- China appears to have banned “stock market” from searches on its Twitter-like platform, Bloomberg reported.
- Searches for the Chinese equivalent of “stock market” produced no results on Weibo’s web version Wednesday.
- Chinese stocks had slumped for a fourth-day in the market’s losing streak in three months.
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The Chinese stock market has dropped sharply from recent record highs over concerns that equities are overvalued and exposed to the impact of rising US bond yields.
But authorities seem to be making it difficult to find out what exactly is going on. Searches for the Chinese equivalent of “stock market” on Weibo, the country’s Twitter-like platform, produced no results on its web version on Wednesday, making it seem as though the phrase were censored, Bloomberg reported.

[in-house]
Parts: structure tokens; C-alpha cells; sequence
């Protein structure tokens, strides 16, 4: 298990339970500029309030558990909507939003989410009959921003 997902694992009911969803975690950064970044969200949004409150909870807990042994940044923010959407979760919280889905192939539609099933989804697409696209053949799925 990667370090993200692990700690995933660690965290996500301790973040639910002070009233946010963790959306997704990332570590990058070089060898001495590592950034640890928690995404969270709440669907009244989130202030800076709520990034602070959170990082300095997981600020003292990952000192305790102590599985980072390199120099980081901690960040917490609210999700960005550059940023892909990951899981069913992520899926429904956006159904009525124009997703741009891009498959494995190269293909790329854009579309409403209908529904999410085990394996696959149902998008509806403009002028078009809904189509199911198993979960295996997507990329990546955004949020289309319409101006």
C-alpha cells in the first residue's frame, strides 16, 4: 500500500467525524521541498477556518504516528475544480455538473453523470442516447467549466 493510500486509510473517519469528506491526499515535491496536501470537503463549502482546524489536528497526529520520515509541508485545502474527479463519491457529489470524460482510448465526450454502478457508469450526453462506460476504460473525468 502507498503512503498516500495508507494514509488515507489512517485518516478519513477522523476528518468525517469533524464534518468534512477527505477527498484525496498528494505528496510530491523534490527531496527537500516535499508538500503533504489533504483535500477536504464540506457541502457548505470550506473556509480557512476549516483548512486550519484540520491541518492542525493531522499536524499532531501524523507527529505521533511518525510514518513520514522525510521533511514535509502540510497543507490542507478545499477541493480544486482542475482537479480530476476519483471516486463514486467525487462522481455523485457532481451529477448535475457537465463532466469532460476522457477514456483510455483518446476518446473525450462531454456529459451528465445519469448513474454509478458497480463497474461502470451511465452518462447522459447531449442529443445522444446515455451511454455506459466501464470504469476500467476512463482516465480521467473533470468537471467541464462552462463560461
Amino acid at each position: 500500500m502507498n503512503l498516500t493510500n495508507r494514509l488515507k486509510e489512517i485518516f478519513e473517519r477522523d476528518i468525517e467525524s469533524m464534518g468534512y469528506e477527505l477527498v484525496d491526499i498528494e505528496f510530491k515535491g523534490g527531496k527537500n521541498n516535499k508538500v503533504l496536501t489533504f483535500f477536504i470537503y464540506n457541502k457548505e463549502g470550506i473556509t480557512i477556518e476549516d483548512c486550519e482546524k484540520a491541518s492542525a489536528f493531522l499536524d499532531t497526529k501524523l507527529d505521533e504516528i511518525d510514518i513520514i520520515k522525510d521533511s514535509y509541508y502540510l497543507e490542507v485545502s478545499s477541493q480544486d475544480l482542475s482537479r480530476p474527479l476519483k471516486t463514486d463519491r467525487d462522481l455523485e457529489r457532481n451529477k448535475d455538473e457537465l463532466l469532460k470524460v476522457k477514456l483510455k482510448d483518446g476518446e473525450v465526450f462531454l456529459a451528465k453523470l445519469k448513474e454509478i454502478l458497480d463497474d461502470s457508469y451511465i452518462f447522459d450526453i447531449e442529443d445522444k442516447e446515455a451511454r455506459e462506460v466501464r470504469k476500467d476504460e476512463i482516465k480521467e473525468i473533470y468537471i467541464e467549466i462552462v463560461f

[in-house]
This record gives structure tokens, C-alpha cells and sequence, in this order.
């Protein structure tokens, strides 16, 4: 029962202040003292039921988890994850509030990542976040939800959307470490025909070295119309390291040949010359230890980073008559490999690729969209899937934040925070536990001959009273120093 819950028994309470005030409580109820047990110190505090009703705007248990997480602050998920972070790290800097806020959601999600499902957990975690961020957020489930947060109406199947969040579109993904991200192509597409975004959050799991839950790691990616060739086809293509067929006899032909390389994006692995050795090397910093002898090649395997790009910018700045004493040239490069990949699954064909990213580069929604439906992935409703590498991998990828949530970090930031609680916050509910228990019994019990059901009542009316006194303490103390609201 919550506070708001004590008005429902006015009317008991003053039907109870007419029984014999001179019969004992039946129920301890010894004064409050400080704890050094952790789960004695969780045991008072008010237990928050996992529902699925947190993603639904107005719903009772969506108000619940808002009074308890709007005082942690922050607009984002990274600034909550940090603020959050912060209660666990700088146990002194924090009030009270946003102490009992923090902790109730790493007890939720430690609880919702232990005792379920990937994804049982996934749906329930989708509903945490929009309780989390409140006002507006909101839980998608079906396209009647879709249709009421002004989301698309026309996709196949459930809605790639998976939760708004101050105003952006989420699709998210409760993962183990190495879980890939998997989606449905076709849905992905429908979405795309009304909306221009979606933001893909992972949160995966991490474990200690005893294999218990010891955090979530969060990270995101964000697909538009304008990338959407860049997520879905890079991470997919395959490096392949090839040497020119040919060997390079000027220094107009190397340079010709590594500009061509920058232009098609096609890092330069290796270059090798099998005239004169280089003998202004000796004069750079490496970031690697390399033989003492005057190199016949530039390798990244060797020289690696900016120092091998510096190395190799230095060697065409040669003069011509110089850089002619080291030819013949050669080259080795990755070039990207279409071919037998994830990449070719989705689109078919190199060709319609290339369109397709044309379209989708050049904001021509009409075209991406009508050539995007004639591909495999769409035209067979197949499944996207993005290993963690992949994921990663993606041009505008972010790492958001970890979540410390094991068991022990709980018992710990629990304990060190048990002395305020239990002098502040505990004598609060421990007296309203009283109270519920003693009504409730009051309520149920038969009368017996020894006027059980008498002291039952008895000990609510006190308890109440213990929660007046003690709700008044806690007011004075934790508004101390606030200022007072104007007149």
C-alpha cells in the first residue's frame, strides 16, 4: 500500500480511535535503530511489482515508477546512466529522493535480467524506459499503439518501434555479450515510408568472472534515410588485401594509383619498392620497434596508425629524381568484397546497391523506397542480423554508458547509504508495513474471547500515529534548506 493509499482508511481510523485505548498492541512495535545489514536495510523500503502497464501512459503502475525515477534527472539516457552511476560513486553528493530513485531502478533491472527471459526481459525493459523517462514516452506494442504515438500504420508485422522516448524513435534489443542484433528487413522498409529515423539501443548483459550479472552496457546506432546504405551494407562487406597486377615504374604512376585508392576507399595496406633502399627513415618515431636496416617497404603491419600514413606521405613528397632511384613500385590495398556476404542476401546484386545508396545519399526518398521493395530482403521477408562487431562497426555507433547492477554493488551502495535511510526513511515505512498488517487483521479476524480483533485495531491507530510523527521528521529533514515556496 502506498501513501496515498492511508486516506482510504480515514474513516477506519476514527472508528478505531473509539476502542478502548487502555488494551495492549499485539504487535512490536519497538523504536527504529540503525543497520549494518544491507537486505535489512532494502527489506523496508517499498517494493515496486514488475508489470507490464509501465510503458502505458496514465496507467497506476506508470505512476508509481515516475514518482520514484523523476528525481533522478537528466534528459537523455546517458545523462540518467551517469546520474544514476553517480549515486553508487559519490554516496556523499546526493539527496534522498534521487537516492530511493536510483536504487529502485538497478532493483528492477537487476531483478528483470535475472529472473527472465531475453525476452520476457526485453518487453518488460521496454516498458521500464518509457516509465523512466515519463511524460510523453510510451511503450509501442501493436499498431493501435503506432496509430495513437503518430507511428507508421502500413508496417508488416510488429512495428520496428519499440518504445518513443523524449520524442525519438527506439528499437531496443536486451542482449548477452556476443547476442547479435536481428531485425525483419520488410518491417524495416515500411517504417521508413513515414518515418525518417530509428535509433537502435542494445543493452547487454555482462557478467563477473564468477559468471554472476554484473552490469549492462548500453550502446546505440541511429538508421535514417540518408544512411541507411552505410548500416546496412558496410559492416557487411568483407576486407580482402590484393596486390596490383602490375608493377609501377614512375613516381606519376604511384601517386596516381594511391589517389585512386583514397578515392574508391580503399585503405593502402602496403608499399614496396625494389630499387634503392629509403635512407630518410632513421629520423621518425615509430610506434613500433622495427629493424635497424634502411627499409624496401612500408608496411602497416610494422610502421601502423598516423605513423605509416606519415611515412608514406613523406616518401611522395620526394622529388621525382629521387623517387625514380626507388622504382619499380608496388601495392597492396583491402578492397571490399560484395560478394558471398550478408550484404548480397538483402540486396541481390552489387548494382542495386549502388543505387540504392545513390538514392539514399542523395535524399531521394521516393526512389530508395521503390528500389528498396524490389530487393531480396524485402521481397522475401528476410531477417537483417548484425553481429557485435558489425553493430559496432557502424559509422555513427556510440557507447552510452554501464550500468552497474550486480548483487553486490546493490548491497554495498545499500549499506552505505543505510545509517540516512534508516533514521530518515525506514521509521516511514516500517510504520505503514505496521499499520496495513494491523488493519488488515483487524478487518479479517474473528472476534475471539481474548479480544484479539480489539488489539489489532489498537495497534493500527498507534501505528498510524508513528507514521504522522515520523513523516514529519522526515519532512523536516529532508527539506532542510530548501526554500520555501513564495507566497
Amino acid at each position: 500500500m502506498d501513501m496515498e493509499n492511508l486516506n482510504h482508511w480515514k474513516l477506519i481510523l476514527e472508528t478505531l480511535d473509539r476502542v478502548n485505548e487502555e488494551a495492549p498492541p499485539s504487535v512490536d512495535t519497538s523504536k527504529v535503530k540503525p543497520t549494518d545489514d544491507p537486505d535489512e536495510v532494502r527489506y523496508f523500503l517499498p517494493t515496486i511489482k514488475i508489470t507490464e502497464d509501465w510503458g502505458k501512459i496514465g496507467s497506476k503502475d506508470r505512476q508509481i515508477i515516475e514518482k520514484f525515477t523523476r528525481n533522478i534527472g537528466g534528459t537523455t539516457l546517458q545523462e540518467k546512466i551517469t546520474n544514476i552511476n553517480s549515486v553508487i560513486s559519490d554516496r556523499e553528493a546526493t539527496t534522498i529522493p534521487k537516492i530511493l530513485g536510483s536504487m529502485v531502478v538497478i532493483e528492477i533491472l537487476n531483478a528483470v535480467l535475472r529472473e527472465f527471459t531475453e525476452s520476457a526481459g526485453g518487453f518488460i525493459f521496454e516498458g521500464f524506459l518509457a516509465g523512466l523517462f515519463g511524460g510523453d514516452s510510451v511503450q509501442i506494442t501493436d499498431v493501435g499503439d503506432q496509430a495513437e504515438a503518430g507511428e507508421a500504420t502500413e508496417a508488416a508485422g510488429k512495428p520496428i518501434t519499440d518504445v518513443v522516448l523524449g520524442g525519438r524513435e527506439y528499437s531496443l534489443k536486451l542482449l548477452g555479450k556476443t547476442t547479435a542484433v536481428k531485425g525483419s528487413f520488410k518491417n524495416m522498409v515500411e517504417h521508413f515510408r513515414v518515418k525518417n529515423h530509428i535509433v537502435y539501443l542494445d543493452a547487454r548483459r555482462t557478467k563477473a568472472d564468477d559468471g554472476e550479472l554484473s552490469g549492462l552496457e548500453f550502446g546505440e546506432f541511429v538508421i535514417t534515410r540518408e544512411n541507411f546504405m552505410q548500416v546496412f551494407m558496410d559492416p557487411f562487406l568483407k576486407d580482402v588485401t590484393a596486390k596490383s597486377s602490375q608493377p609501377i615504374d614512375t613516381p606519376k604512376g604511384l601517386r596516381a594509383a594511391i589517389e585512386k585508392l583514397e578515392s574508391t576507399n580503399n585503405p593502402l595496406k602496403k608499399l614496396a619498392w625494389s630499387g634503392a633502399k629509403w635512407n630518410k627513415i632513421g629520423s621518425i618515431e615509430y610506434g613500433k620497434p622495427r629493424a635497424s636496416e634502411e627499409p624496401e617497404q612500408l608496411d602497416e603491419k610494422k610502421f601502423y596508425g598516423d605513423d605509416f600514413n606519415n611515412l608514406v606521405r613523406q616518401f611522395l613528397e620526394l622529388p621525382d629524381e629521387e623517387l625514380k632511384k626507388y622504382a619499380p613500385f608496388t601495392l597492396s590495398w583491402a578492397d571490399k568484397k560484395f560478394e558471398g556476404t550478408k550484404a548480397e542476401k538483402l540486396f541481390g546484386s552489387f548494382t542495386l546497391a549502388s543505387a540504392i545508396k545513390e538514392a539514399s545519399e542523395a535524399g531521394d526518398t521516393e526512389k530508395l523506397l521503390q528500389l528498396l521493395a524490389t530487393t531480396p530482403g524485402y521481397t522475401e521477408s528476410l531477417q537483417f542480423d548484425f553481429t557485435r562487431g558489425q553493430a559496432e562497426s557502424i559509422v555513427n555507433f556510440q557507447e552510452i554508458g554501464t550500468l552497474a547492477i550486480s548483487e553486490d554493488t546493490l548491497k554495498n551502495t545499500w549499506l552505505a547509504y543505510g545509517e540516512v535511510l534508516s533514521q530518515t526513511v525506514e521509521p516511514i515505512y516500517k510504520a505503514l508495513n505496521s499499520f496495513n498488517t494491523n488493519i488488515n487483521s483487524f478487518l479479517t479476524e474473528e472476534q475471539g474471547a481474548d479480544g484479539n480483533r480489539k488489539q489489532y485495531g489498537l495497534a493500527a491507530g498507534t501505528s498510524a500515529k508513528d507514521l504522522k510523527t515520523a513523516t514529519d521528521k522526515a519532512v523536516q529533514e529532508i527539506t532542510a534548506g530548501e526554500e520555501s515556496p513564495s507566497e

China’s CSI 300 index, which tracks the performance of the top stocks on the Shanghai and Shenzhen exchanges, fell to its lowest level since December 22 on Tuesday.
Weibo users could still post using the term “stock market” and the app’s mobile-version seemed to display them if hashtags weren’t included, Bloomberg said. Searches for posts including words that mean “plunge,” “A-shares,” and “stocks” worked early in the day.
Government curbs on search terms were imposed during the country’s most important annual meeting – the National People’s Congress highest-profile political event. Chinese stocks fell more deeply into correction territory despite state-backed funds, known as the “national team,” intervening to ensure stability.
Reports about the decline in the stock market were largely absent from China’s major financial dailies, which instead focused on President Xi Jinping’s comments about strengthening military and national defense.
The last time China’s Weibo limited posts online was when President Donald Trump threatened to impose more tariffs on Chinese exports in 2019, causing stocks to sink. Trump’s comments were removed from the platform.
Weibo didn’t immediately respond to Insider’s request for comment.